Change search
CiteExportLink to record
Permanent link

Direct link
Cite
Citation style
  • apa
  • harvard1
  • ieee
  • modern-language-association-8th-edition
  • vancouver
  • Other style
More styles
Language
  • de-DE
  • en-GB
  • en-US
  • fi-FI
  • nn-NO
  • nn-NB
  • sv-SE
  • Other locale
More languages
Output format
  • html
  • text
  • asciidoc
  • rtf
Tracing nitrogen cycling in mining waters using stable nitrogen isotope analysis
Luleå University of Technology, Department of Civil, Environmental and Natural Resources Engineering, Geosciences and Environmental Engineering.ORCID iD: 0000-0002-2720-6442
Luleå University of Technology, Department of Civil, Environmental and Natural Resources Engineering, Geosciences and Environmental Engineering.
2017 (English)In: Applied Geochemistry, ISSN 0883-2927, E-ISSN 1872-9134, Vol. 84, p. 41-51Article in journal (Refereed) Published
Abstract [en]

We show how we used stable nitrogen and oxygen isotopes in ammonium and nitrate to identify and quantify nitrogen transformation and nitrogen sources at the LKAB mining site in northern Sweden. Stable nitrogen isotope analysis worked as an excellent tool for tracing nitrogen cycling in rapidly moving process waters. The isotope analysis was performed on the mining process waters at seven different key points along the water flow and we identified nitrification, ammonia volatilisation, and ammonium adsorption as nitrogen transformation processes. The source of nitrogen is historically explained as undetonated ammonium-nitrate based explosives. We used nitrate nitrogen and oxygen isotopes to quantify four nitrogen sources in the accumulated water in the mine as well as three sources in an above ground process water reservoir. The nitrate isotope data showed that most of the nitrate (70–80%) in the accumulated water underground originated from a sampling point located close to the surface and only a minor fraction (5–20%) originated directly from undetonated explosives (direct dissolution of NH4NO3 and nitrification of NH4). Nitrate from natural groundwater formed roughly 12% of mine water nitrate. In the above ground process water reservoir isotope data indicated another source of nitrogen coming from undetonated explosives.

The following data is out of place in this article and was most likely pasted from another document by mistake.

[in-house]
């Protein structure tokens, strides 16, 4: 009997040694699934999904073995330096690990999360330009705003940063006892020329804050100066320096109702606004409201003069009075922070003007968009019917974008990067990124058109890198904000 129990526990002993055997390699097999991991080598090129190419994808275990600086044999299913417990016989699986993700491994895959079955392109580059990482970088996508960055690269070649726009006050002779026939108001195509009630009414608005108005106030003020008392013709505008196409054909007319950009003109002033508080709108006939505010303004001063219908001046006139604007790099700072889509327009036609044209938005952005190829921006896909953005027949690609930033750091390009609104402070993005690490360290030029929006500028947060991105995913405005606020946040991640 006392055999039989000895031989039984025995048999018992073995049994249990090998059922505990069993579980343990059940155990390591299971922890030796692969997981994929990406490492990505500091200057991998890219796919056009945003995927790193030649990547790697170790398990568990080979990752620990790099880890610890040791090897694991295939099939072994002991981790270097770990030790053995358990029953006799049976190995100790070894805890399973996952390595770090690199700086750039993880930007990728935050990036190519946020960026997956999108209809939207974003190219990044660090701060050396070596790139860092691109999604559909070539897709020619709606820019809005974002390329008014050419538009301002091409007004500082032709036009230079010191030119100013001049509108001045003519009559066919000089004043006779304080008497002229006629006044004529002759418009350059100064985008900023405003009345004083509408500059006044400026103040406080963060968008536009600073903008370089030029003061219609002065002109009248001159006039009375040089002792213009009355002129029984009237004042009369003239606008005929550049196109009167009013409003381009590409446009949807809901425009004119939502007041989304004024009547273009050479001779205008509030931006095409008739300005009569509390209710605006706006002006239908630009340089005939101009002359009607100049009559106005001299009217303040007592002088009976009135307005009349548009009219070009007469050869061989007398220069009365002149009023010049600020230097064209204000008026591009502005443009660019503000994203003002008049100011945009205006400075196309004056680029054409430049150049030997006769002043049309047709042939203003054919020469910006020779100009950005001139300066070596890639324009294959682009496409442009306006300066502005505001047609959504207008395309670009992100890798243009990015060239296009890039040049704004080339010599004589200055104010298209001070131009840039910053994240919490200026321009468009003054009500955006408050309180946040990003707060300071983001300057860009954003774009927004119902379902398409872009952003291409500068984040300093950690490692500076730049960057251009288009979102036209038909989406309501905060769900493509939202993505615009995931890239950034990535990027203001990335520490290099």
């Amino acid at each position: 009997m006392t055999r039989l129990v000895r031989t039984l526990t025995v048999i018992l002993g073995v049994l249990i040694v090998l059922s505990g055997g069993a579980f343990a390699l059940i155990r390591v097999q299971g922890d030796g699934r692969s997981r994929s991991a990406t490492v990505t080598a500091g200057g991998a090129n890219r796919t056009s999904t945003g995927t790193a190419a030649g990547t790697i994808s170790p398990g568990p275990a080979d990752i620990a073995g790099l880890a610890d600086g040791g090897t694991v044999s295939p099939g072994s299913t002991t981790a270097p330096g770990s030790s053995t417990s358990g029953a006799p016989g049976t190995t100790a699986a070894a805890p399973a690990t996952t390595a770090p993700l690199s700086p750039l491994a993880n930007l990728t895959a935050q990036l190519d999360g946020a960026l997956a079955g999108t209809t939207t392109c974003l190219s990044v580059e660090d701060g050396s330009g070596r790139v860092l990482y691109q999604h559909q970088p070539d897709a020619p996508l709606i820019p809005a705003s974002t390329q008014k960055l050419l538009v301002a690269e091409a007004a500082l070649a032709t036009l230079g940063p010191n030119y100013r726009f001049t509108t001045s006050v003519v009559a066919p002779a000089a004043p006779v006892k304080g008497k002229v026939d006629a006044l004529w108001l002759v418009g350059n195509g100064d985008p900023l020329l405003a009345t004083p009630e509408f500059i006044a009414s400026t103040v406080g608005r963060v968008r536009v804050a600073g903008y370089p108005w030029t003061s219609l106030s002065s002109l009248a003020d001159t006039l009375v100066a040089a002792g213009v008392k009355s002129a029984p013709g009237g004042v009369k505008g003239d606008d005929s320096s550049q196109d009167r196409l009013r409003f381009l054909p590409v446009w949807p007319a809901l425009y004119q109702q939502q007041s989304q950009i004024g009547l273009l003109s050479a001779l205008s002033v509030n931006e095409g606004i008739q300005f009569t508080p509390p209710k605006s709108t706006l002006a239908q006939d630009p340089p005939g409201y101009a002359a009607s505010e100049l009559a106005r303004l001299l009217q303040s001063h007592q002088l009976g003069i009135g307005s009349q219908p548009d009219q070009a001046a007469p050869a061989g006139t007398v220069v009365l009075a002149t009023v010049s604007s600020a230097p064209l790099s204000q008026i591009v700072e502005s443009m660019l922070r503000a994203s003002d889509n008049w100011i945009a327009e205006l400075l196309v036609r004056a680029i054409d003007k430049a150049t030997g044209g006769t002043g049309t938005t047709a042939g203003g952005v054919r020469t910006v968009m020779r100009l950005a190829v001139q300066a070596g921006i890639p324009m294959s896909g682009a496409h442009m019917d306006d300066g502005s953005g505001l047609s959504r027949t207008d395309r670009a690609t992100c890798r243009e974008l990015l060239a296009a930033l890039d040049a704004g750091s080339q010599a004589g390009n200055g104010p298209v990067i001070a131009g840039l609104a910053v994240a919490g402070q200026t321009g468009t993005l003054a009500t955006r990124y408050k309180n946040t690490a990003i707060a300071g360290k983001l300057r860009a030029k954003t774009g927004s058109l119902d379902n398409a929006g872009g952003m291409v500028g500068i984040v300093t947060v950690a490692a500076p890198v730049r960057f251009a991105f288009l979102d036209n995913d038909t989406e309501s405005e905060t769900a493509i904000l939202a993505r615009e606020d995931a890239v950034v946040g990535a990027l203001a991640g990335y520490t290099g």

Place, publisher, year, edition, pages
Elsevier, 2017. Vol. 84, p. 41-51
National Category
Geochemistry
Research subject
Applied Geochemistry
Identifiers
URN: urn:nbn:se:ltu:diva-63724DOI: 10.1016/j.apgeochem.2017.05.025ISI: 000410673400004Scopus ID: 2-s2.0-85020263429OAI: oai:DiVA.org:ltu-63724DiVA, id: diva2:1105648
Note

Validerad;2017;Nivå 2;2017-06-14 (rokbeg)

Available from: 2017-06-05 Created: 2017-06-05 Last updated: 2018-10-25Bibliographically approved
In thesis
1. Nitrogen-cycling tracing methods: Case studies at cold-climate mine sites in northern Sweden
Open this publication in new window or tab >>Nitrogen-cycling tracing methods: Case studies at cold-climate mine sites in northern Sweden
2018 (English)Doctoral thesis, comprehensive summary (Other academic)
Alternative title[sv]
Spårningsmetoder för kvävecykeln : fältstudier vid gruvor i norra Sverige
Abstract [en]

High nitrogen effluents from mine sites is an environmental issue which has received relatively little attention historically. In recent years a number of studies have showed the environmental effects of high nitrogen discharge to natural water bodies, which include local eutrophication, high risk of acute reducing conditions and changed species composition in the receiving waters. Apart from the direct environmental effects of high nitrogen discharge some forms of nitrogen can be directly toxic- ammonia and nitric gas for instance, and some can be indirectly toxic, for instance nitrate which causes methemoglobinemia in infants if ingested.